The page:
Technically classified a “propeller steamer,” Rush was a hybrid meld of sail and steam, combining a classic topsail schooner’s sleek hull and twin masts with a coal-fired steam engine, betrayed by a tall exhaust funnel and pilothouse amidships. As armament the cutter mounted 6-lb. deck guns on its forecastle and fantail. Rush’s 175-foot hull was less than a year old; the 300-tonner’s engine a salvage job. With steam up the cutter made the same nine knots as under sail, but without a worry about the wind. The dual power configuration was a nod toward economy—at full steam, the cutter burned more than six and a half tons of heavy, costly coal a day. The Revenue Marine was trying to chase steamers that could hit 12 to 15 knots with vessels barely able to surpass half that speed.

Gauging Rio de Janeiro’s arrival, Fogarty and four customs inspectors joined Rush’s seven officers and 24 enlisted men on the pleasant, clear morning of Sunday, November 28, 1886. At 8:30 a.m. Captain Hooper ordered his ship outbound into the main channel.  

Captain Calvin L. Hooper, skipper of the U.S. Revenue Cutter Richard Rush, had a hybrid sail and coal “propeller steamer that was capable of nine knots under full power. Rush didn’t have the power to chase ships that could hit 12 to 15 knots, but its crew was game. (New York Times Archive)

Few bays can match San Francisco’s for oceanic treachery. A bar of shallows begins off the northern shore of the Bay’s mouth, arcs in a rough semicircle five miles seaward, and then curves back to the southern shoreline. Waves, currents, and the shallows create ship-smashing breakers that have claimed many a vessel whose crew tried to cross the bar rather than use the shipping channel that bisects the western end of the bar.

That morning the wind and sea were calm and the temperature a balmy 58°.  By mid-morning the cutter was safely past the bar and slowly patrolling a six-mile course from the southwest to the northeast and back, reversing direction hourly. The aim was to cover the approach to the harbor channel. In the afternoon, the wind picked up. Crewmen cut the engine and set all sail except staysails and topsail. For two days of light winds, calm seas, Rush patrolled, alternating sail and steam. Officers and crew conducted several routine boardings of inbound steamers but saw no sign of Rio de Janeiro.

November 30 seemed to be delivering more of the same until the wind rose out of the northeast and fog rolled in, complicating the exercise. Despite reduced visibility, at midmorning, spotters saw a steamer. Rush got a boat alongside. Second and Third Lieutenants Benham and Horace B. West, Second Assistant Engineer Paul Barnes, Deputy Surveyor Fogarty, and three customs inspectors scrambled aboard Rio de Janeiro. As the vessel made for the bay, the officials conducted an inspection. The cutter, running full sail and full steam, straggled behind the larger, faster steamship for 90 minutes. Just before Rio was to moor, a steam pipe aboard the cutter broke, causing her to stop escorting Rio and anchor nearby. Engineers set to work but had to send the damaged part ashore the next day for repairs.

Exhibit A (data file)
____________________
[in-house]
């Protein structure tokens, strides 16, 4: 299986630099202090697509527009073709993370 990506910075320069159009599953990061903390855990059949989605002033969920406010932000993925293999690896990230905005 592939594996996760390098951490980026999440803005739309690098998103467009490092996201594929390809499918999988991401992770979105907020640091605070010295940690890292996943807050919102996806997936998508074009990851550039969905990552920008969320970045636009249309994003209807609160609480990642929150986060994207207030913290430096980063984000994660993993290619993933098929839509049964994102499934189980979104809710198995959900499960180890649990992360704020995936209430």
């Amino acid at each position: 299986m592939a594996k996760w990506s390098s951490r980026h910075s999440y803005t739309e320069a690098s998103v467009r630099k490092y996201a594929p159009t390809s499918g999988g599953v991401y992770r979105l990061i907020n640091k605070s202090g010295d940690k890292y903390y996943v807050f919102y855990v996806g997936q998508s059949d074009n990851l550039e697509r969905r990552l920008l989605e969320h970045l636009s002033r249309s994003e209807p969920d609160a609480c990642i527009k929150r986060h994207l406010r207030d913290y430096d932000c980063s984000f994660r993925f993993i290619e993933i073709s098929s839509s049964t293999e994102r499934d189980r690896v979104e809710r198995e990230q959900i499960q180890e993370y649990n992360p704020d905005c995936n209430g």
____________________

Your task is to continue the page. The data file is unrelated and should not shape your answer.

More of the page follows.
The men of the boarding party from the cutter reported finding 350 lbs. of opium at Rio de Janeiro’s stern, apparently ready to be offloaded. No evidence linked anyone aboard to the stash. Authorities turned the steamer loose. But the seizure offered several lessons. The packaging confirmed the scheme’s structure. Each box of 20 tins, each tin holding roughly 8 oz. of prepared opium, was cushioned in a blanket made waterproof with oilcloth. To each box was affixed a buoy and a reel of line. The fog that had complicated the Rush’s intercept likely had prevented the smugglers from sighting their contact, keeping them from lowering their illicit load.

Forewarned, Captain Hooper was ready when Fogarty again approached him in early December. Treasury agents in Hong Kong had telegraphed that SS Gaelic was carrying concealed aboard a large load of opium they planned to bring ashore in the same way as had been attempted by operatives aboard Rio de Janeiro. Gaelic worked the same circuit as Rio—and previously had been caught carrying contraband. Fogarty and three inspectors boarded Rush at 10:55 a.m. December 7, a foggy, rainy Tuesday. Captain Hooper ordered a speed of “one bell”—around three knots—outbound through the bay.

After crossing the bar, Hooper again patrolled the channel entrance. The fog intensified such that in late afternoon he anchored off the south shore of Point Bonita. At evening he sent a whaleboat with one of his officers and a customs inspector to check the shoreline to the north for boats intending to meet Gaelic. A second boat cruised the edge of the channel. Both small craft returned by midnight, having sighted nothing. Rush remained at anchor but on alert all night.

 In the morning, a boat checked the shoreline. The wind grew to a strong breeze from the south-southeast, clearing the fog but bringing rain squalls. The seas began to rise. Rush got under way, retrieved the whaleboat, and steamed the bar to resume patrolling.

By early afternoon, the fog had returned with a strong gale, prompting Captain Hooper to anchor Rush off the South Shore in 18 fathoms—108 feet—of water. During a lull, Rush headed for the channel entrance, but conditions worsened, against forcing the cutter to seek shelter in a lee near the South Shore.

At 2:30 a.m. Thursday, a lookout sighted lights on an inbound steamer. Lieutenant Benham maneuvered his whaleboat at the unidentified vessel’s stern, getting close enough to confirm it was Gaelic—just as objects descended from the ship’s deck almost into his lap. The smugglers thought the Revenue Marine cutter was their contact. Cutter men at the small boat’s bow grabbed the packages with boathooks and pulled them aboard. Each contained more than 100 lbs. of opium in tins.

From Rush, Captain Hooper fired a blank from his forward gun, signaling Gaelic to halt. When the transport did so, Rush escorted Gaelic to an anchorage and Benham transferred Fogarty and the customs inspectors to the steamer. Crewmen in boats spent hours searching adjoining waters and nearby vessels while customs officers searched Gaelic. No other contraband turned up. No smugglers were identified. The collector of customs took custody of the confiscated opium. Rush crewmen spread and tossed the cutter’s sails to dry under a clear sky, then went on well-deserved liberty.

The Rush seizures and their prototype interagency cooperation discouraged opium smuggling at San Francisco, but the practice persisted, shifting to coastal freighters and fishing sloops out of Victoria, British Columbia. There, legitimately landed opium could be run less than 40 miles across Puget Sound to Port Townsend and other locations in Washington Territory. The cat and mouse game had begun.